In the end, this valuable asset was not purged by a Nazi secret service, which anyways was lenient towards its agent. Rajk then contacted Hungary’s communist-led democratic movement:

Returning from German deportation RAJK naturally contacted the party immediately. (Background of the Rajk Case, CIA, May 23, 1956, p. 5) (IMG)

According to the CIA, in 1945,:

The anti-semitism was awakened in RAJK at the first time in this period. REVAY, GERO, and FARKAS strongly attacked RAJK, saying that the anti-Semite period is over in Hungary. (…). RAKOSI closed the discussion [by saying] that communism does not know denominations, does not know religion. This is how the REVAI, FARKAS against RAJK struggle started. GERO, knowing the [anti-Semitic] situation in Hungary, retraited on this ground. (Background of the Rajk Case, CIA, May 23, 1956, p. 5. ‘retraited’ should have been written as ‘retreated’.) (IMG)

In fact, Rajk had always been an anti-Semite, as evidenced by his collaboration with Horthy’s secret service. Not surprisingly, Rajk’s support base was predominantly from the remnants of the former Nazi regime as well as Trotskyite infiltrator elements in Budapest’s labour movement:

Rajk's … following contained diverse elements ranging from extreme left-wing of Budapest and other key centers of industry to former Arrow Cross members who supported the one outstanding non-Jewish leader of the party. (FACTIONALISM IN THE HUNGARIAN WORKERS (COMMUNIST) PARTY (1945-1956) (REFERENCE), CIA, January 28, 1957, p. 27) (IMG)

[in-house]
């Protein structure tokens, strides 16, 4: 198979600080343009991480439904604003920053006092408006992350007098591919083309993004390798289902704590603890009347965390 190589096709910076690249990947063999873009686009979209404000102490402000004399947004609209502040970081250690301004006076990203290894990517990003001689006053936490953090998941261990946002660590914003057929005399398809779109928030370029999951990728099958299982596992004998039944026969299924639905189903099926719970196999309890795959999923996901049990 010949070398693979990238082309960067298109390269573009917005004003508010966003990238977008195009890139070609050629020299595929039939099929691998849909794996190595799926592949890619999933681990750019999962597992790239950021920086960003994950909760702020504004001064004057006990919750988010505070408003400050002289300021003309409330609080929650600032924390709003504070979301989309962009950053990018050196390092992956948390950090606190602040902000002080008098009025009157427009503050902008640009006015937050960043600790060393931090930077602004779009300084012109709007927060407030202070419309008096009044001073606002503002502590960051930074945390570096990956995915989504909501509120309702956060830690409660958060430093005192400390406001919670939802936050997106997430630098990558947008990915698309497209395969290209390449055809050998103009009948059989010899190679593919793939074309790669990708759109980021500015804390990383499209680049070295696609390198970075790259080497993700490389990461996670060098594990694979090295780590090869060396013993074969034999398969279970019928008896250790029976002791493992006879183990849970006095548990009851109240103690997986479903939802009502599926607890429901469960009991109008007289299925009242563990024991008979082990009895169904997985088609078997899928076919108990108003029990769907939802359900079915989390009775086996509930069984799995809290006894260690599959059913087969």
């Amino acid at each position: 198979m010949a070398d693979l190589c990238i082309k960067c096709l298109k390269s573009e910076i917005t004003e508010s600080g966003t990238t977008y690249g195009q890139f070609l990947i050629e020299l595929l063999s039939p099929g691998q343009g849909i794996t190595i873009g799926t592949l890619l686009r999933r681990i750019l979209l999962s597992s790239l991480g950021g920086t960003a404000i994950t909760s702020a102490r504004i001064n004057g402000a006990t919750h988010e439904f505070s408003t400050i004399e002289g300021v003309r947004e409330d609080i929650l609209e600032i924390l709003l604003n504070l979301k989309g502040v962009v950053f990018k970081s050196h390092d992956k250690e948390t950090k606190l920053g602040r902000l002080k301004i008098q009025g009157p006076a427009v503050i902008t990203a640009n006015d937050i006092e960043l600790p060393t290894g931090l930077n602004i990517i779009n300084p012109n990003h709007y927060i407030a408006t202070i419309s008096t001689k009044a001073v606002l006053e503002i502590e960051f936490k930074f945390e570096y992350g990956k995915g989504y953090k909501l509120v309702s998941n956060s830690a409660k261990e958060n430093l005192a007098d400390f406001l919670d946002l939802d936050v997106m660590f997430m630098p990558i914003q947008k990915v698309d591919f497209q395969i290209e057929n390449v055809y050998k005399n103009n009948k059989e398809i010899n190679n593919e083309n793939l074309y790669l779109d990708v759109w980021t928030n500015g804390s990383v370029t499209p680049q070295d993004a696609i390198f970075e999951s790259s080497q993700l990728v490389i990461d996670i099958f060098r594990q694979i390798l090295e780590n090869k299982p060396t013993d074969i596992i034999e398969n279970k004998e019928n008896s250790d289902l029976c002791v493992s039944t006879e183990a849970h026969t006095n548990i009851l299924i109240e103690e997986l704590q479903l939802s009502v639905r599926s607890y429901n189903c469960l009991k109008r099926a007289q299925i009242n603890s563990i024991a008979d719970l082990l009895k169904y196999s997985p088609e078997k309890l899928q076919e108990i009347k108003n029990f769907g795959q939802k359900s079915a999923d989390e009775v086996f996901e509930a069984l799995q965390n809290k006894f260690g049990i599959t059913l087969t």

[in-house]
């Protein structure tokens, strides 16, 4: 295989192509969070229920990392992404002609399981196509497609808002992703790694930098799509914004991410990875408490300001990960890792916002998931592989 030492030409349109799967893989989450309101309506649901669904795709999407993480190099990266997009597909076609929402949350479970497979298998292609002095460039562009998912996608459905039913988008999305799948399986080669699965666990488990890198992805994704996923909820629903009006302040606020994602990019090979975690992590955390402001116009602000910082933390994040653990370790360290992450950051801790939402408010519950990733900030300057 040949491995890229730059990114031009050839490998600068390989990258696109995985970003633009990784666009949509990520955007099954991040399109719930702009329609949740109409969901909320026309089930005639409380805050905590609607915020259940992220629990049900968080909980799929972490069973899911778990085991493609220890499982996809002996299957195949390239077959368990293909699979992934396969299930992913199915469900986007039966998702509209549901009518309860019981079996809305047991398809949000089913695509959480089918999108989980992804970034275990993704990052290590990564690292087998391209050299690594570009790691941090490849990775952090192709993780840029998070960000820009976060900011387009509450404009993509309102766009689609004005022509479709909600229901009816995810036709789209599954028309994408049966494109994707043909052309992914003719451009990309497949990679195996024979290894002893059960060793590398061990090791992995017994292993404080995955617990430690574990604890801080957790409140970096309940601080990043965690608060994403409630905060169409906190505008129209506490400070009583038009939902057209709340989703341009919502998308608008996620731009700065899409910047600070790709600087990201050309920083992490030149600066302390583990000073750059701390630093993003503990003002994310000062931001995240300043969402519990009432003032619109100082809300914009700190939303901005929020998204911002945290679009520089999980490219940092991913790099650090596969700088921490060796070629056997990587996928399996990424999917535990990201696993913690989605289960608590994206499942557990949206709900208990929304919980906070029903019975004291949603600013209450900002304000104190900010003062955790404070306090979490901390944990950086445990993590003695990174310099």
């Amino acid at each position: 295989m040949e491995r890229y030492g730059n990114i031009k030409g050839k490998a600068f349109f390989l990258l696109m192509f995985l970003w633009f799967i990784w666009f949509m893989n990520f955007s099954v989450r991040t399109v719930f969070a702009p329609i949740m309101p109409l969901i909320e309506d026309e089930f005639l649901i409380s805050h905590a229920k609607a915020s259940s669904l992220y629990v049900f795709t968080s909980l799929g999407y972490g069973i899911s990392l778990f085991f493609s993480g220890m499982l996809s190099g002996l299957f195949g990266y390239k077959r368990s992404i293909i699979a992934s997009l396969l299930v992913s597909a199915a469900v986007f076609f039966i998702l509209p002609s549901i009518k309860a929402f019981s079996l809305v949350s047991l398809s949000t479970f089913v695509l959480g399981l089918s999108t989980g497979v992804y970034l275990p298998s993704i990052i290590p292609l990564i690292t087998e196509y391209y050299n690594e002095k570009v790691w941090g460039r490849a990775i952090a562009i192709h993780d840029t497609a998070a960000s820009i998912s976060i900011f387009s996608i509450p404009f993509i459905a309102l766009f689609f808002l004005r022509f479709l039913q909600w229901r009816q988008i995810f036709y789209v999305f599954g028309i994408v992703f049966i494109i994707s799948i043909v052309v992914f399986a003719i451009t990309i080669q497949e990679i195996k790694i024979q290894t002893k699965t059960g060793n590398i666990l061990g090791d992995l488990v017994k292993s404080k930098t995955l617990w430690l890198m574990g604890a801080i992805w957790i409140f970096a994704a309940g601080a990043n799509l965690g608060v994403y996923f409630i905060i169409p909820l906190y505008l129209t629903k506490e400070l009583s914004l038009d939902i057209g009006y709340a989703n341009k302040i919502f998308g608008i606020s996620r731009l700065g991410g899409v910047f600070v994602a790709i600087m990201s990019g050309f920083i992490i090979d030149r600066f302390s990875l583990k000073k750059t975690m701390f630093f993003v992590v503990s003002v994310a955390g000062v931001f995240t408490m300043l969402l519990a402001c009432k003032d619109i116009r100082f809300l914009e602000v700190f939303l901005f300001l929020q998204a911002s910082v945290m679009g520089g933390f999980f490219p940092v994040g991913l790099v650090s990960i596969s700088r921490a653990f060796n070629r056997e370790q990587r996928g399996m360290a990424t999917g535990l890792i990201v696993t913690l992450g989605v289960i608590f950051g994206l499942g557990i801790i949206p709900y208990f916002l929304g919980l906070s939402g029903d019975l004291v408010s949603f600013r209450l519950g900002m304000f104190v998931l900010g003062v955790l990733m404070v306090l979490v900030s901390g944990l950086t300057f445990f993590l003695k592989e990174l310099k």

Rajk, who received support from the left-opportunist tendencies as mentioned above, had held the Trotskyite view that communists should not ally with the progressive bourgeois-democratic parties – this is not surprising since Rajk himself was a Nazi agent. Rajk was a Trotskyite preacher of fanatical emotional behaviour. Contrasting the characters of the communist ‘Stalinist’ leader Rakosi, Erno Gero (the Hungarian version of Malenkov), and Laszlo Rajk, the US State Department report stated:

While  Rakosi had important features of “cooled down” wisdom of age and experience, Gero was cold machinelike soulless party fanatism [sic; fanaticism] in itself, dry and without any appeal to the emotions; Rajk was full of emotions. He preached hatred…. (‘THE TACTICS AND STRATEGY OF COMMUNISM IN HUNGARY 1919-1949’, Stanford Research Center of Stanford University, External Research Staff of the US Department of State, Series 3, No. 30, September 13, 1950, p. 285) (IMG)